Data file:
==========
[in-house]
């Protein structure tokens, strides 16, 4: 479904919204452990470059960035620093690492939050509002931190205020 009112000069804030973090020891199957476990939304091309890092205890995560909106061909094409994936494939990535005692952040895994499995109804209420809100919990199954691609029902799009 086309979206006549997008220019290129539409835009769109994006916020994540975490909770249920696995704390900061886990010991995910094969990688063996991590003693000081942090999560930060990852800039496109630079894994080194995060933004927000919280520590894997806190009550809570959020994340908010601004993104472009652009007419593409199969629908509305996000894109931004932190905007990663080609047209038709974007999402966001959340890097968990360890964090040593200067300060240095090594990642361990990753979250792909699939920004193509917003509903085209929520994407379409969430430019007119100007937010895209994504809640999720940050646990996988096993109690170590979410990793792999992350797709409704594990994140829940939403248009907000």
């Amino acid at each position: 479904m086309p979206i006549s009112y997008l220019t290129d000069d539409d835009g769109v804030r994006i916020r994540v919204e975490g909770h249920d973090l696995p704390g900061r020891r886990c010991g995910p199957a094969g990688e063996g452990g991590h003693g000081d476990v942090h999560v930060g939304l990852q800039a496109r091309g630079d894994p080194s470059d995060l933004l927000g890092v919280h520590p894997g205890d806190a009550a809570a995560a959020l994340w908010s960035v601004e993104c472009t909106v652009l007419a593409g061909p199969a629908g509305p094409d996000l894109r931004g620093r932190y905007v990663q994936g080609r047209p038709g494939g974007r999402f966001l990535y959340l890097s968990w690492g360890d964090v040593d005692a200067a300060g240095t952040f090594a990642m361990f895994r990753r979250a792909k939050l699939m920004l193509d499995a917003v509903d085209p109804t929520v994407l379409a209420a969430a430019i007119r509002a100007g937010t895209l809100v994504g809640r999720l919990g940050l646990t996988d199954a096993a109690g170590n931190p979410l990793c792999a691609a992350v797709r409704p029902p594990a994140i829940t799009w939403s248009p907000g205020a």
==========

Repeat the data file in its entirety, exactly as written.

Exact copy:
[in-house]
């Protein structure tokens, strides 16, 4: 479904919204452990470059960035620093690492939050509002931190205020 009112000069804030973090020891199957476990939304091309890092205890995560909106061909094409994936494939990535005692952040895994499995109804209420809100919990199954691609029902799009 086309979206006549997008220019290129539409835009769109994006916020994540975490909770249920696995704390900061886990010991995910094969990688063996991590003693000081942090999560930060990852800039496109630079894994080194995060933004927000919280520590894997806190009550809570959020994340908010601004993104472009652009007419593409199969629908509305996000894109931004932190905007990663080609047209038709974007999402966001959340890097968990360890964090040593200067300060240095090594990642361990990753979250792909699939920004193509917003509903085209929520994407379409969430430019007119100007937010895209994504809640999720940050646990996988096993109690170590979410990793792999992350797709409704594990994140829940939403248009907000």
């Amino acid at each position: 479904m086309p979206i006549s009112y997008l220019t290129d000069d539409d835009g769109v804030r994006i916020r994540v919204e975490g909770h249920d973090l696995p704390g900061r020891r886990c010991g995910p199957a094969g990688e063996g452990g991590h003693g000081d476990v942090h999560v930060g939304l990852q800039a496109r091309g630079d894994p080194s470059d995060l933004l927000g890092v919280h520590p894997g205890d806190a009550a809570a995560a959020l994340w908010s960035v601004e993104c472009t909106v652009l007419a593409g061909p199969a629908g509305p094409d996000l894109r931004g620093r932190y905007v990663q994936g080609r047209p038709g494939g974007r999402f966001l990535y959340l890097s968990w690492g360890d964090v040593d005692a200067a300060g240095t952040f090594a990642m361990f895994r990753r979250a792909k939050l699939m920004l193509d499995a917003v509903d085209p109804t929520v994407l379409a209420a969430a430019i007119r509002a100007g937010t895209l809100v994504g809640r999720l919990g940050l646990t996988d199954a096993a109690g170590n931190p979410l990793c792999a691609a992350v797709r409704p029902p594990a994140i829940t799009w939403s248009p907000g205020a």